Employees are having a bad time. Inflation is rocketing, wages are stagnant, and every penny they earn is spoken for. The last thing they want is to sit down and do an annual performance review.
Let’s be honest, who can blame them?
The annual review needs an upgrade traditional performance reviews date back to the early 1900s, with the US military merit-based rating system influencing the process many organisations still use today.
Since then, humans have marched across the moon, invented the world wide web, created driverless cars, and given jobs to robots. Hardly the same world, is it?
If you’re hanging onto the annual performance review process, it’s time to ask yourself why. Is it helping you and your people take action on business goals? Or is it a broken system that you haven’t made time to fix?
Work has changed so much that reviewing people annually is all but redundant.
It’s time for something different.
Annual performance reviews are a way for leaders to assess employee contributions to the business, and provide actionable feedback to help improve performance.
In theory, it’s an excellent idea. Sitting your people down, asking them questions about their work, role, and experience of the job. Providing constructive criticism and praising their best efforts. Setting SMART goals and building a path to even better performance. Sounds like a worthy investment, right?
What happens in a performance appraisal isn’t necessarily the problem. It’s how those appraisals happen, why they happen, and when they happen that’s causing friction.
For starters, once a year simply isn’t enough.
If we were to apply the annual performance review to the start-up world – where most start-ups fail within a year, that means employees wouldn’t get a single performance review.
And as more businesses make use of freelance and contract talent during tough times, teams are changing shape at a rapid pace. Businesses are becoming more project-orientated, as traditional business departments cross-pollinate and collaborate.
Can we go a year without structured feedback and career guidance?
The world of work moves much faster now; new technology inspires new systems and processes regularly, with software updates forcing real-world updates in the workplace. So it’s no surprise that more than a third of workers want more regular feedback from their bosses.
The bottom line is, there has to be some kind of review system in place. It keeps people accountable and reminds us of how far we’ve come, which is incredible for morale. But the current format has to change.
According to research from Gallup, when managers provide weekly feedback, team members are more than twice as likely to be engaged at work. Reviewing more frequently is a no-brainer.
That doesn’t mean you have to replicate the annual review every month – it wouldn’t be the best use of your time anyway.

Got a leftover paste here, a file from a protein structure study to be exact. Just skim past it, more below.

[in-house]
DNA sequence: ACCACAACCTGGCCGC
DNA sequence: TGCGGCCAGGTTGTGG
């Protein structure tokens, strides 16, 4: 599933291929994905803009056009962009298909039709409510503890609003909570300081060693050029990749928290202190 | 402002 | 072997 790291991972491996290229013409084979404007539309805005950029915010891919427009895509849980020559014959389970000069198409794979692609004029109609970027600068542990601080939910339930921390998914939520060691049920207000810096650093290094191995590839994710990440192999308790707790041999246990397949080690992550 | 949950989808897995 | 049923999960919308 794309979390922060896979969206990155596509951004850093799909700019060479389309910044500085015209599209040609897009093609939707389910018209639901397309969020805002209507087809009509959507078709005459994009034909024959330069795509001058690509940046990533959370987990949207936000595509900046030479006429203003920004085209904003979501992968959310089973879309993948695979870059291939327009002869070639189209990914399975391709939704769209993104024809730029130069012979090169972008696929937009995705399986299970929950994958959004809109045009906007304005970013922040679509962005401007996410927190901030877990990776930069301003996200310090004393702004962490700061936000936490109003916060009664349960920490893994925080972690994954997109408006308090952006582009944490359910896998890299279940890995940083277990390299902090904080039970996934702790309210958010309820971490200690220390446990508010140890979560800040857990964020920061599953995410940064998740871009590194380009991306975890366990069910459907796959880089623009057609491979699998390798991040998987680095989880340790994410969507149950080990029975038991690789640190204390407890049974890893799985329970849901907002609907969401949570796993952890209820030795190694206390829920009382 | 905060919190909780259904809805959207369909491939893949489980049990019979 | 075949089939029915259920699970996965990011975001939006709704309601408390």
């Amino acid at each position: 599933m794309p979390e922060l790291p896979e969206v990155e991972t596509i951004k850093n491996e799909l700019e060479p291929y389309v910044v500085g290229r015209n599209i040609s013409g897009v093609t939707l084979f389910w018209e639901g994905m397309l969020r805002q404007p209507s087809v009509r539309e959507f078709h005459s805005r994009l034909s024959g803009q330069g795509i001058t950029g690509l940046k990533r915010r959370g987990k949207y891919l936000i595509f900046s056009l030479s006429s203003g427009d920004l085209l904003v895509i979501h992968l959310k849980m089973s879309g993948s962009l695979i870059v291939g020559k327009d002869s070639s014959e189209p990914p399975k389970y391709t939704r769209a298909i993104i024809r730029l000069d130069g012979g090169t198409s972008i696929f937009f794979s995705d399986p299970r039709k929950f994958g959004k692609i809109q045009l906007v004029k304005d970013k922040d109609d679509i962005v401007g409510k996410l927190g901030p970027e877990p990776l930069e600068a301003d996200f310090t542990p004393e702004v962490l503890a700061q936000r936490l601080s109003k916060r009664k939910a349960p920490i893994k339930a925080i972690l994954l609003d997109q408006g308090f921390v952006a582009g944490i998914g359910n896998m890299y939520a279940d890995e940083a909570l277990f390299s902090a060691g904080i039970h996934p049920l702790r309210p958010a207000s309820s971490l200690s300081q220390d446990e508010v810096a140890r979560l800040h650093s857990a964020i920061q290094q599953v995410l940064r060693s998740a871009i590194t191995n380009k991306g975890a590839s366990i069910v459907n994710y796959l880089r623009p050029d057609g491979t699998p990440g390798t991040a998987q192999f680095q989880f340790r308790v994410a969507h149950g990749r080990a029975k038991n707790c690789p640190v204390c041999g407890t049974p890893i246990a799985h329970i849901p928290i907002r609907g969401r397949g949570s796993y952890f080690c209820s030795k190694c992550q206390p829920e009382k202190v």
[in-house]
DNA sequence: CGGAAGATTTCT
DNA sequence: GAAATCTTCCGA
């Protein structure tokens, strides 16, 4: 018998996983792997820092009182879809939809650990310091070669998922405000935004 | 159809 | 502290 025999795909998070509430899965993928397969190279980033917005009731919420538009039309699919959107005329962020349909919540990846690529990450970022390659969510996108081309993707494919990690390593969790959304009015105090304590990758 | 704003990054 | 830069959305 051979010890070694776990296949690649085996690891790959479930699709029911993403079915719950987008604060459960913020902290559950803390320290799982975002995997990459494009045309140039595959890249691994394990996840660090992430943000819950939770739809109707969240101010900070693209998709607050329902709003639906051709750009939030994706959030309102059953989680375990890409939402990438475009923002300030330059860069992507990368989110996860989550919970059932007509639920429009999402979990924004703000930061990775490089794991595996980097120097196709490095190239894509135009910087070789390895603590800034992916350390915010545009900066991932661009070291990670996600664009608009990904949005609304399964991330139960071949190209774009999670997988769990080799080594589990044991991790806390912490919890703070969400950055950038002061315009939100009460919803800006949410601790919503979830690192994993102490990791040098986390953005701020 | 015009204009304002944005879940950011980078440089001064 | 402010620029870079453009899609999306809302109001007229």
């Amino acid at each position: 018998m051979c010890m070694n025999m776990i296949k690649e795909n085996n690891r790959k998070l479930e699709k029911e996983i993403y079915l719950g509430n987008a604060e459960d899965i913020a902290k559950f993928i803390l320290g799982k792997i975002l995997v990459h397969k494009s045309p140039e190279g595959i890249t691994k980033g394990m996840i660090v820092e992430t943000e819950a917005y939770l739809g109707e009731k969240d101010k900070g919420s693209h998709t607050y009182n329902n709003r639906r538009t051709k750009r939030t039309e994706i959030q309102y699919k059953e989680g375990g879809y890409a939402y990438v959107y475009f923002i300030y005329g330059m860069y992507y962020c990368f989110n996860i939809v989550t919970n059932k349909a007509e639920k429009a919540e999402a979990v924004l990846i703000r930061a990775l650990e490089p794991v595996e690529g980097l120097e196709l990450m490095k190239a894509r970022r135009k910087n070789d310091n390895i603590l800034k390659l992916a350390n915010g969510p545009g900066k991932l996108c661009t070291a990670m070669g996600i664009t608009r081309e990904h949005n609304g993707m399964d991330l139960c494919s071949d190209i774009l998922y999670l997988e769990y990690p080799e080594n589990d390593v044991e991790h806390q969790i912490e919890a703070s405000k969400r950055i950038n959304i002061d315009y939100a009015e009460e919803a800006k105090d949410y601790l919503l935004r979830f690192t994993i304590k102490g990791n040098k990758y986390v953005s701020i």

Instead, focus on creating systems where feedback is delivered continually. Whether it’s adding a feedback stage to your projects, or earmarking time in your monthly meetings to talk about progress. This feedback should be focused on individual goals and projects, so your team can take an iterative approach to work (and make little improvements at regular intervals!)
It’s also time to question the content of performance reviews. All organisations should be using this time to address the things that matter most to their people, as well as their business. For example, are your employees able to spend enough time with family and friends without work taking over? Are they healthy, mentally and physically? Do they find their work fulfilling?
As remote work becomes the mainstream, use the time in your performance reviews to focus on their work style and environment. Whether you’re a full-time office team, hybrid gang, or distributed team of digital nomads, we can all benefit from understanding our colleagues’ work styles better.
The most important thing to determine is whether your set-up is conducive to your employees and your business’ success. If it isn’t – and it’s within your power to change things – make sure you offer your people an alternative way of working.
If you can’t offer your people more money to help them weather the cost of living storm, at least look at ways you can make the time they spend working more enjoyable. A core hours policy shows empathy towards the unique lifestyles of your employees, even if it isn’t a full-blown remote-work policy.
With a regular feedback loop in place, your annual performance reviews can become so much more. A chance to talk about the things that fire your people up, the future of the business and their role within it, and all the things they can look forward to in the year ahead. Who wouldn’t want that?